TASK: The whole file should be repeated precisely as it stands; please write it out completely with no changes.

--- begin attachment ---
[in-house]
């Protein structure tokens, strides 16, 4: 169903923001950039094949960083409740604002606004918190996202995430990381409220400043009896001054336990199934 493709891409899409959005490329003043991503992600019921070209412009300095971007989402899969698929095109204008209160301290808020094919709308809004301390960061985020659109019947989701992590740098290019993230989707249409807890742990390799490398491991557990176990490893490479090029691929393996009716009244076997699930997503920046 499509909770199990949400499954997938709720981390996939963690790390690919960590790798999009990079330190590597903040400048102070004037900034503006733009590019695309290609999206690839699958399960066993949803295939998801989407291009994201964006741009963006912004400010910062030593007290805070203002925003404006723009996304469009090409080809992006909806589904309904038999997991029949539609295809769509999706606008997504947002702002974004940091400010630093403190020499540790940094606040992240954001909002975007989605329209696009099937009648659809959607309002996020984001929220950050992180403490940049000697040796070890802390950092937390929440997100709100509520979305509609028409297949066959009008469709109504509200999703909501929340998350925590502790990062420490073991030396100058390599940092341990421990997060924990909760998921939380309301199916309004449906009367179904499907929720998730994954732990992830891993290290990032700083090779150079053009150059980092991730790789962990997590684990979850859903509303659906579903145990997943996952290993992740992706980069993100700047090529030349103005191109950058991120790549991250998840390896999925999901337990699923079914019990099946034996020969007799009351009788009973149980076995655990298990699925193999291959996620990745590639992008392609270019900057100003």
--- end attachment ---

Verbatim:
[in-house]
């Protein structure tokens, strides 16, 4: 169903923001950039094949960083409740604002606004918190996202995430990381409220400043009896001054336990199934 493709891409899409959005490329003043991503992600019921070209412009300095971007989402899969698929095109204008209160301290808020094919709308809004301390960061985020659109019947989701992590740098290019993230989707249409807890742990390799490398491991557990176990490893490479090029691929393996009716009244076997699930997503920046 499509909770199990949400499954997938709720981390996939963690790390690919960590790798999009990079330190590597903040400048102070004037900034503006733009590019695309290609999206690839699958399960066993949803295939998801989407291009994201964006741009963006912004400010910062030593007290805070203002925003404006723009996304469009090409080809992006909806589904309904038999997991029949539609295809769509999706606008997504947002702002974004940091400010630093403190020499540790940094606040992240954001909002975007989605329209696009099937009648659809959607309002996020984001929220950050992180403490940049000697040796070890802390950092937390929440997100709100509520979305509609028409297949066959009008469709109504509200999703909501929340998350925590502790990062420490073991030396100058390599940092341990421990997060924990909760998921939380309301199916309004449906009367179904499907929720998730994954732990992830891993290290990032700083090779150079053009150059980092991730790789962990997590684990979850859903509303659906579903145990997943996952290993992740992706980069993100700047090529030349103005191109950058991120790549991250998840390896999925999901337990699923079914019990099946034996020969007799009351009788009973149980076995655990298990699925193999291959996620990745590639992008392609270019900057100003």